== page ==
W3C home > Mailing lists > Public > public-webappsec@w3.org > February 2015

Re: Proposal: A pinning mechanism for CSP?

From: Brian Smith <brian@briansmith.org>
Date: Mon, 9 Feb 2015 04:47:24 -0800
Message-ID: <CAFewVt4hft_U7X9QsVH7PAy++0A3sKYKfNbL5Kpq-xSnVjZd4w@mail.gmail.com>
To: Mike West <mkwst@google.com>
Cc: "public-webappsec@w3.org" <public-webappsec@w3.org>, yan zhu <yan@mit.edu>, Chris Palmer <palmer@google.com>, Ryan Sleevi <sleevi@google.com>, Brad Hill <hillbrad@gmail.com>, Dan Veditz <dveditz@mozilla.com>
Mike West <mkwst@google.com> wrote:
> On Fri, Feb 6, 2015 at 7:14 PM, Brian Smith <brian@briansmith.org> wrote:
>> Isn't this better done as a feature of web servers than a feature of
>> web browsers?
> It's certainly something that could be done as a feature of web servers.
> However, it's really easy to miss pages.


First, let's consider something I think is problematic about the
mechanism proposed in the csp-pinning document:

Consider a resource https://example.com/mallory/foo. Why would it make
sense to allow that resource to set a Content-Security-Policy-Pin
header field that would apply to https://example.com/alice/bar, when
we don't let it install a ServiceWorker that applies to
https://example.com/alice/bar or even other suborigins of example.com?
Is it because CSP is a purely restrictive security mechanism? But, at
least with referrer and reflected-xss as they are recommended now,
it's not purely restrictive. And with report-uri, there are potential
exfiltration issues, I think.

Consider, for example "Content-Security-Policy-Pin: includeSubdomains;
referrer unsafe-url; reflected-xss allow; report-uri ". Now
https://example.com/mallory/foo has weakened the privacy/security of
all subdomains of example.com and of the content managed by user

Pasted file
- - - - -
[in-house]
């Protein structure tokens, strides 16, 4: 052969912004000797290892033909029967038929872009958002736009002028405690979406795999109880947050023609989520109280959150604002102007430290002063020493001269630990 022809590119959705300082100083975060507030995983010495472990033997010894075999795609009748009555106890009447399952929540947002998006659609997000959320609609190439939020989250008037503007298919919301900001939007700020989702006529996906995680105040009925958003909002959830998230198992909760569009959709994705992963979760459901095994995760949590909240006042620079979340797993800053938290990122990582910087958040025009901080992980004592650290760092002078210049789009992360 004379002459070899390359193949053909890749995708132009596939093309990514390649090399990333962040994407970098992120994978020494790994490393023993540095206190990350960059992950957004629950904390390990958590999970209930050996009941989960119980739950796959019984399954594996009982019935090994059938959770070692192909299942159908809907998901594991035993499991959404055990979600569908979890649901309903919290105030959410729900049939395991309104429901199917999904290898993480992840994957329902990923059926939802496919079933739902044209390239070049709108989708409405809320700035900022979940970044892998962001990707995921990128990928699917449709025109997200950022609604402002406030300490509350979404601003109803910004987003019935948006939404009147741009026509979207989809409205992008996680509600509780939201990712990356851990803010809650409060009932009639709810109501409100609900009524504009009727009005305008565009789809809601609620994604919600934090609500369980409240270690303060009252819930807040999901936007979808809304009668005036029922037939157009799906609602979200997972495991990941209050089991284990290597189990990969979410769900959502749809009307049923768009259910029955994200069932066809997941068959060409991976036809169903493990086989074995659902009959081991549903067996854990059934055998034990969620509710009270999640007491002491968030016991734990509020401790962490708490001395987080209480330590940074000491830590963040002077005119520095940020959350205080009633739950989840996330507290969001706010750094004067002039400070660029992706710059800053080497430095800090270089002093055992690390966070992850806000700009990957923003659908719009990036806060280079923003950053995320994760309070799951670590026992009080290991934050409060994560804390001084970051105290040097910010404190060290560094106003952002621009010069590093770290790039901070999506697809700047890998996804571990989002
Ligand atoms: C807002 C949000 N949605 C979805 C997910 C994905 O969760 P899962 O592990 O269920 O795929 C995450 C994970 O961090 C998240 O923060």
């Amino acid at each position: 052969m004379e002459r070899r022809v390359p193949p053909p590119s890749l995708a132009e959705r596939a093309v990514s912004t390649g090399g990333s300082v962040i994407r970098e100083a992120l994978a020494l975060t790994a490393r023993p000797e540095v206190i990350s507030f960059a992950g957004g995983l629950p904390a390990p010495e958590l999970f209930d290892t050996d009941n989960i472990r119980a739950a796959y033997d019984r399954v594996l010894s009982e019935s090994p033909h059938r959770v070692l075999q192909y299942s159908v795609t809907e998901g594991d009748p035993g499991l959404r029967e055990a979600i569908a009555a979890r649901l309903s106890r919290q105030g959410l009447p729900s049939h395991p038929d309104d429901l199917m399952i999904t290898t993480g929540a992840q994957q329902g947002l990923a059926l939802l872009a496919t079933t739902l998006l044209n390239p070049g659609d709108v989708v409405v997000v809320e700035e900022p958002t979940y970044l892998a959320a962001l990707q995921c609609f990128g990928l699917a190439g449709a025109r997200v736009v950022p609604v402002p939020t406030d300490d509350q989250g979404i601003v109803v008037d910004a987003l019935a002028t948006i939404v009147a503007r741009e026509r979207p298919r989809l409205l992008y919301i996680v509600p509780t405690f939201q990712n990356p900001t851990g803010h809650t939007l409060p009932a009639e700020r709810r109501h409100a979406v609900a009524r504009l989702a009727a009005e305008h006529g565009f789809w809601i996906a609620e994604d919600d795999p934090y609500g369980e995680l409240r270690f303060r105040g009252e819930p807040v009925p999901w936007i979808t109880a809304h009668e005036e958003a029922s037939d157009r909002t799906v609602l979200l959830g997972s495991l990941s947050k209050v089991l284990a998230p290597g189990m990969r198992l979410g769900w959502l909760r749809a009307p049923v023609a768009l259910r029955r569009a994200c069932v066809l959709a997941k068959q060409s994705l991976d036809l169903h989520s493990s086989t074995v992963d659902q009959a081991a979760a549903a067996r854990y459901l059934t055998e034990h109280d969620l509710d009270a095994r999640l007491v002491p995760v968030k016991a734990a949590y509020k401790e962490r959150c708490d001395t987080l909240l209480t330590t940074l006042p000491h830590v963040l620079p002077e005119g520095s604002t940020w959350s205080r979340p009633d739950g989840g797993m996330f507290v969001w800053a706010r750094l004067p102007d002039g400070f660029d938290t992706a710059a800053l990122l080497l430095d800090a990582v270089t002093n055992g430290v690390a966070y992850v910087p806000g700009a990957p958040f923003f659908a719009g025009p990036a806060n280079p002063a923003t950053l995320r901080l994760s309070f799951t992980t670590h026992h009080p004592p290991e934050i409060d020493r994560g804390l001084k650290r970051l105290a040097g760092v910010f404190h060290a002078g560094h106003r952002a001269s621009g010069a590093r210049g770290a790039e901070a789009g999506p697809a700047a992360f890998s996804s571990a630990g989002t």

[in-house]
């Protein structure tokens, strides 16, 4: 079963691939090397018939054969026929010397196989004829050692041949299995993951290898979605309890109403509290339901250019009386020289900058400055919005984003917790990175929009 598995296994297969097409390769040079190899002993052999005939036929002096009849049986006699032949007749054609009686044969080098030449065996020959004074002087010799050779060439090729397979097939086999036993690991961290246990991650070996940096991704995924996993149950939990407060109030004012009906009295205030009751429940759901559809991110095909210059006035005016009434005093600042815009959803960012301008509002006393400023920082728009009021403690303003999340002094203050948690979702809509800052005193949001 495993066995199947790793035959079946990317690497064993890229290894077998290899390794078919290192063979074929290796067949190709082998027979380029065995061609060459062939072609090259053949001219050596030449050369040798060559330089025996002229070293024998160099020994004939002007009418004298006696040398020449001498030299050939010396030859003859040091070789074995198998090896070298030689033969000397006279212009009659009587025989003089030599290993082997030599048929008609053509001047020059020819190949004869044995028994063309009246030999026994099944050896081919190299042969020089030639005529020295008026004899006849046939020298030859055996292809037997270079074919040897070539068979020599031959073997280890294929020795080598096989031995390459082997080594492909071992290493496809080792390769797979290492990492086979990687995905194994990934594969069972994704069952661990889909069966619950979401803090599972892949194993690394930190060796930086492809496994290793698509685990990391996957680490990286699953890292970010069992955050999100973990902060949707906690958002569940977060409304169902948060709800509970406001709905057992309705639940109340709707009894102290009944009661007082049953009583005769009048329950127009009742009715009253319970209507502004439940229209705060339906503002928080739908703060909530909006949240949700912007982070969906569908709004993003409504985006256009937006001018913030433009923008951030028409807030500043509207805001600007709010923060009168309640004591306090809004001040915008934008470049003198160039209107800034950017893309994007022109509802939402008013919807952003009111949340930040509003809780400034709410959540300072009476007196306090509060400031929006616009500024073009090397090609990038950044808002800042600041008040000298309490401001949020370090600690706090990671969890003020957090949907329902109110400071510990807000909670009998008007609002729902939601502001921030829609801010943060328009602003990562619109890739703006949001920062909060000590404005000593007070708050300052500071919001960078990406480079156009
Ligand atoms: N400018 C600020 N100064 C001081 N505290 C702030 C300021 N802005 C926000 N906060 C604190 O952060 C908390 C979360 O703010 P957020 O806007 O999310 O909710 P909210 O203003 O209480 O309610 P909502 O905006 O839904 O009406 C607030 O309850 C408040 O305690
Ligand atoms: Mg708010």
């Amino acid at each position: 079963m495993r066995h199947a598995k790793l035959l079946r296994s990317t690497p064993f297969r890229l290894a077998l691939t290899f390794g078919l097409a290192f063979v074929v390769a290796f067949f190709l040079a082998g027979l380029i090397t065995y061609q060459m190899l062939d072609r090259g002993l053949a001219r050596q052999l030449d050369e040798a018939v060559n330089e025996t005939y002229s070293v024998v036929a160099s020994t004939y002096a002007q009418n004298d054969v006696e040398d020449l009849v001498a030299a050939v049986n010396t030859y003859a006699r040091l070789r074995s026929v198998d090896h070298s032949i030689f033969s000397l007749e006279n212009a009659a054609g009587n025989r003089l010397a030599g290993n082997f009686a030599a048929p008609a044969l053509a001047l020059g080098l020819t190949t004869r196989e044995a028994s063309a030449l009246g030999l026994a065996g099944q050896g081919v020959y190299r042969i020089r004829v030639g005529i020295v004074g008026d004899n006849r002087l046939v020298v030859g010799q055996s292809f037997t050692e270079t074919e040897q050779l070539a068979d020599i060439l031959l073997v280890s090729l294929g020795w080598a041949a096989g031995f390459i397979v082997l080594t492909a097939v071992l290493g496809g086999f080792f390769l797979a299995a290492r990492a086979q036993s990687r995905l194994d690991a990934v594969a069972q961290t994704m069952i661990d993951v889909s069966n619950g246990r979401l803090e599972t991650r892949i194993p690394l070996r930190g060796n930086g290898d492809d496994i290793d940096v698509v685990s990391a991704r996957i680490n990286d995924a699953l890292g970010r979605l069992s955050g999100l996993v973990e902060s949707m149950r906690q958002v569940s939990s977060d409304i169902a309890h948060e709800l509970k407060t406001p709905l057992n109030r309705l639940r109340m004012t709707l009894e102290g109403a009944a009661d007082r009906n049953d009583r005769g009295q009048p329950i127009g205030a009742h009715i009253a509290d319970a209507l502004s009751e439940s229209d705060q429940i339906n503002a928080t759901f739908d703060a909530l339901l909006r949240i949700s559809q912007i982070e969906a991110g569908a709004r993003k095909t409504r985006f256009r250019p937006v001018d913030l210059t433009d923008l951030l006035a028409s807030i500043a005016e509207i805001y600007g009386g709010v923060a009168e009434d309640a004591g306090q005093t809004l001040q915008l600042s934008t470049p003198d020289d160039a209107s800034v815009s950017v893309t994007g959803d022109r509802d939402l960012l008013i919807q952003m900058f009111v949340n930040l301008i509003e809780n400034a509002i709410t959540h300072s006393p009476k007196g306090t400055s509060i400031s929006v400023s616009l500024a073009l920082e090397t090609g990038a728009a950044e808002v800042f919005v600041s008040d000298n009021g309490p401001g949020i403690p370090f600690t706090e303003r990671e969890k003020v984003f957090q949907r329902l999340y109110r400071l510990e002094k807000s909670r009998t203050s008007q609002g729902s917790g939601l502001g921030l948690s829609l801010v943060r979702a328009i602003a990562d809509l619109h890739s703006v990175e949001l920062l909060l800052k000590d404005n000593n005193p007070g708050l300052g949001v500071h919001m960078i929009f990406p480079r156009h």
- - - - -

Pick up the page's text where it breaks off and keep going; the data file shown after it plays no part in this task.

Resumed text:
In general, this type of problem should be less likely to happen if
default policy is simply managed using the front-end(-ish) web
servers' configuration.

> Belts and suspenders, right?

1. As I mentioned above, it isn't just a matter of
belts-and-suspenders, because the mechanism itself has some quite
negative security implications.

2. I am uncertain why pinning CSP should be a high priority relative
to other possible work in the working group. (No doubt part of this
uncertainty is due to me not being fully clued into what motivated
it.) In particular, if it can already be done simply in the web
server/framework configuration file, then it seems like a low priority
to define a new pinning mechanism to act as a substitute for doing

>> Considering that there's already a
>> way to accomplish this with existing tools, and considering there are
>> (IMO) more important WebAppSec problems to solve (e.g. <script
>> src=http://third-party.example.com/insert-widget.js>)
> What's the problem to solve in this example?

I started a new thread on this, regarding iframe sandbox.

Received on Monday, 9 February 2015 12:47:51 UTC

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